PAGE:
MANILA – Poll workers, most of them public school teachers, will continue to receive support from the government despite the veto on a bill seeking tax exemptions to their honoraria, allowances, and other benefits, President Ferdinand “Bongbong” Marcos Jr. said Monday.
In an interview with reporters in Pasig City, Marcos said his decision to veto the bill does not mean the government is disregarding the contributions and efforts of election workers.
“Hindi ibig sabihin nito na kinalimutan natin ‘yung ating mga election workers (It does not mean that we are forgetting our election workers,” he said.
Rather than giving new tax exemptions, Marcos said the government is trying to simplify tax payment procedures through targeted support.
“We don’t have to put a new category sa pagbayad ng tax. Isama na lang natin sa beneficiary ang mga election workers (We don’t have to put a new category in paying tax. We can just include election workers as among our beneficiaries)," he added.
He noted that introducing another tax category will create more chance of “leakage, confusion, and burden” for the Bureau of Internal Revenue (BIR).
He also said it will also create more problems and red tape.
Marcos emphasized the need to utilize the government’s national identification (ID) system to facilitate the granting of subsidies to qualified beneficiaries.
“Pagka gumawa ka ng tax subsidy, hindi mo alam kung sino ang makakakuha dahil kahit ‘yung hindi nangangailangan nakakakuha ng subsidy. Hindi naman dapat sila bigyan (If you make tax subsidy, you don’t know who receives them because even those who do not need them receive subsidy. They should not be given),” he said.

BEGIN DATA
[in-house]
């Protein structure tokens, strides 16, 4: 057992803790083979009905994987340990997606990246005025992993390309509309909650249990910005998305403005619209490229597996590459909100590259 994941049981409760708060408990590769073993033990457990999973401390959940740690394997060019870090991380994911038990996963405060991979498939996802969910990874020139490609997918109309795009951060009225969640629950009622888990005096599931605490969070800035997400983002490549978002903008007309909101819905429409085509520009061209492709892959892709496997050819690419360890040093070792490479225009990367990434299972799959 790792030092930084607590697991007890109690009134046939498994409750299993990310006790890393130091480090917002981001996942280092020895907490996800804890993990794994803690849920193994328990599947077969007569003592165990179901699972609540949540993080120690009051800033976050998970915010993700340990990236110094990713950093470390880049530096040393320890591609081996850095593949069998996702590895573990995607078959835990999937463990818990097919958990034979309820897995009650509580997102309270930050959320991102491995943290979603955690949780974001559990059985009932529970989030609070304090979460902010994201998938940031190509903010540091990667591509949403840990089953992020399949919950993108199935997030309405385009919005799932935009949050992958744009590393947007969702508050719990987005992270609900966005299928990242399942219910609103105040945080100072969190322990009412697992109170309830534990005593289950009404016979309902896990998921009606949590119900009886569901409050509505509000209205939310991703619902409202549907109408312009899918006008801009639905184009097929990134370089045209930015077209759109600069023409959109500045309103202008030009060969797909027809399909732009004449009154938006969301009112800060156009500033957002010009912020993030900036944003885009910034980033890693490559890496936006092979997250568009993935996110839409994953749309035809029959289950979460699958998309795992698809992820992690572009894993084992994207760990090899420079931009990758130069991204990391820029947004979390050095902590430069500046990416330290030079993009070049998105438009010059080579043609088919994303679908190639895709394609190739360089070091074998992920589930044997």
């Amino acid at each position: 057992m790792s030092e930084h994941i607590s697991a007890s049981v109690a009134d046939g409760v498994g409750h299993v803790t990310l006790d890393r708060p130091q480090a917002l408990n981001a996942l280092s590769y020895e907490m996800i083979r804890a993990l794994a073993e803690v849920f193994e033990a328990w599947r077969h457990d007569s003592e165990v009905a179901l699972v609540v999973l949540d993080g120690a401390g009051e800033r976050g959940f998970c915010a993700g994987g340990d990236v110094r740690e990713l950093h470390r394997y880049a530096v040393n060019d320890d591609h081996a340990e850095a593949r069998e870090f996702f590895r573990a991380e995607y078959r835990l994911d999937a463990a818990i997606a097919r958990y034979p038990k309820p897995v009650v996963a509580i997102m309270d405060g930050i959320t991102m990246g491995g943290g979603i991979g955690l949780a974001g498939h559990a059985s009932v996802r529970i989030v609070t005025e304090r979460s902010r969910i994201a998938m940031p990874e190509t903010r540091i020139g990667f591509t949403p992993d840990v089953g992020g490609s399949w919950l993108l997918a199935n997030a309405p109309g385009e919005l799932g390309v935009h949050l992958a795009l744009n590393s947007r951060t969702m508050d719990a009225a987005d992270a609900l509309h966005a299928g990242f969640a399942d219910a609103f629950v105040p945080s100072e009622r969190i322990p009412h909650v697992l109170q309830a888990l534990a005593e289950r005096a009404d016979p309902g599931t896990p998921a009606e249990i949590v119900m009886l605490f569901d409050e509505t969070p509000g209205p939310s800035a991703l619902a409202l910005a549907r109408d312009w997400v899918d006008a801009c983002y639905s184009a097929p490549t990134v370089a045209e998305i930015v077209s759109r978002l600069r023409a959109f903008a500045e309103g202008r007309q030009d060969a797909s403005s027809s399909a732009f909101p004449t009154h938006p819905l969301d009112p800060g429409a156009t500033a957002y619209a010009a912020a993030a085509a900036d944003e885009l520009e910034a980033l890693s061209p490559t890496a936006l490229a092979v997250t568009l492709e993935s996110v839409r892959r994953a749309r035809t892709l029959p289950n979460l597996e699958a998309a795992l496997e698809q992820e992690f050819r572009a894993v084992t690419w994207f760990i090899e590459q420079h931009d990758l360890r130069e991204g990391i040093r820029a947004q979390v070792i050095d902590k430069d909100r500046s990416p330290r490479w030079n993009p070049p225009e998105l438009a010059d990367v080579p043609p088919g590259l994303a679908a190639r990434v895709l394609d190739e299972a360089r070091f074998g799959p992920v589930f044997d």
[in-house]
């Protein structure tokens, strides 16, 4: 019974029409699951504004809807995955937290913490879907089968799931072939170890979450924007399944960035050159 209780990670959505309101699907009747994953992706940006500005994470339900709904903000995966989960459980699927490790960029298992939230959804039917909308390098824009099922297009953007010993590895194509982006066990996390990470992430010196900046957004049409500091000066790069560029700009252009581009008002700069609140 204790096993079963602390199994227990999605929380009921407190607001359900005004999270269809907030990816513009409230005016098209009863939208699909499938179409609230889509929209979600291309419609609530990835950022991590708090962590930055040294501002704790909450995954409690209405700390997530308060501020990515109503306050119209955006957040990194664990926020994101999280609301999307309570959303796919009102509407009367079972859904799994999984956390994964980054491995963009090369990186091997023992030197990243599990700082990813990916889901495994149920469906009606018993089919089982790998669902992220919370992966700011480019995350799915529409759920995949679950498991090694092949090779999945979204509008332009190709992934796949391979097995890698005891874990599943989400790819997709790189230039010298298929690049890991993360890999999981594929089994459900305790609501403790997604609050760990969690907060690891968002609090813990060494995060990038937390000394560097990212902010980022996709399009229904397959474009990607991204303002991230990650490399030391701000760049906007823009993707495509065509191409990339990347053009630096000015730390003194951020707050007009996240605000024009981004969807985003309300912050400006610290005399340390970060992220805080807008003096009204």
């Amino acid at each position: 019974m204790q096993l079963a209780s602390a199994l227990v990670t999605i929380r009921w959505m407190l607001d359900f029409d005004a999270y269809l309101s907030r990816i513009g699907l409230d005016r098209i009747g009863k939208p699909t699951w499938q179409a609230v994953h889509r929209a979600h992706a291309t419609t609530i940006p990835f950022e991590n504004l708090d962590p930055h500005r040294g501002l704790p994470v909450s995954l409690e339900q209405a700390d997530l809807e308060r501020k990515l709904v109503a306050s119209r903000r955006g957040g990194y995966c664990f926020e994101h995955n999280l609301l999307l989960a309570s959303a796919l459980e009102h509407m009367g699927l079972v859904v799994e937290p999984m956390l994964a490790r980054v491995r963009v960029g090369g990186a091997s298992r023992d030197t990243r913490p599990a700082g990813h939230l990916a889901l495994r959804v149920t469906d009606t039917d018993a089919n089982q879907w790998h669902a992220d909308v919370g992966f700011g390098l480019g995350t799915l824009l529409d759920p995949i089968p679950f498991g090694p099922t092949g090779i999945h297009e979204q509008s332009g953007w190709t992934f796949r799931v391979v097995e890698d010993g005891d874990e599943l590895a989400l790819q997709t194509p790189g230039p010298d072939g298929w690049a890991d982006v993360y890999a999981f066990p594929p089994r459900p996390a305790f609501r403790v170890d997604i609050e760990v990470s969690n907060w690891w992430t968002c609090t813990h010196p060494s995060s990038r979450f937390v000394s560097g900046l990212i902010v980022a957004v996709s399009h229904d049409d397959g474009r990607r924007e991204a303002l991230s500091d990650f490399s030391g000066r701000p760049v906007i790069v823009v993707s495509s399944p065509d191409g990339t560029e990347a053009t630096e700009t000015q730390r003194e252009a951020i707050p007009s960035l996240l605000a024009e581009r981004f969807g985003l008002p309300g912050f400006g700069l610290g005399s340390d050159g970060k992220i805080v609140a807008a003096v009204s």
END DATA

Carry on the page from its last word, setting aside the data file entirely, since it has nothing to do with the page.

Lea Alim Agustin, a poll worker and public school teacher in Tagaytay City, welcomed Marcos’ proposal to include election workers in targeted subsidies, saying it would help them deal with the impact of the prevailing Covid-19 pandemic and rising oil and food prices.
"I think President Marcos has the heart to support all the teachers who are rendering their service with a patience and passion. I look forward to receiving this support he promised us," said Agustin, chair of electoral board of inspectors in Patutong Malaki Elementary School.
Rodelio Perez Jr., an election worker and public school teacher in Malabon City. said he continues to believe in and support the President's direction for the benefit of Filipinos.
“Even though the teachers were directly impacted by the tax exemption he vetoed, I still consider his choice was beneficial to the interests of everyone in light of the long-term effects," he said.
On Saturday, Malacañang announced that Marcos has vetoed the bill because it contradicts the objective of the government’s Comprehensive Tax Reform Program.
“The measure runs counter to the objective of the government’s Comprehensive Tax Reform Program to correct the inequity in the country’s tax system and negate the progressivity of the reforms introduced under RA (Republic Act) 10963 or the TRAIN (Tax Reform for Acceleration and Inclusion) law. Moreover, the studies of pertinent government agencies on the revenue loss is too substantial an impact to be foregone,” Marcos said in his veto message.
Marcos said the measure would be "inequitable to other persons performing similar activities and/or services” and urged Congress to enact measures that are "consistent with the thrust and commitment" of the administration toward national economic recovery. (with reports from Marita Moaje/PND/PNA)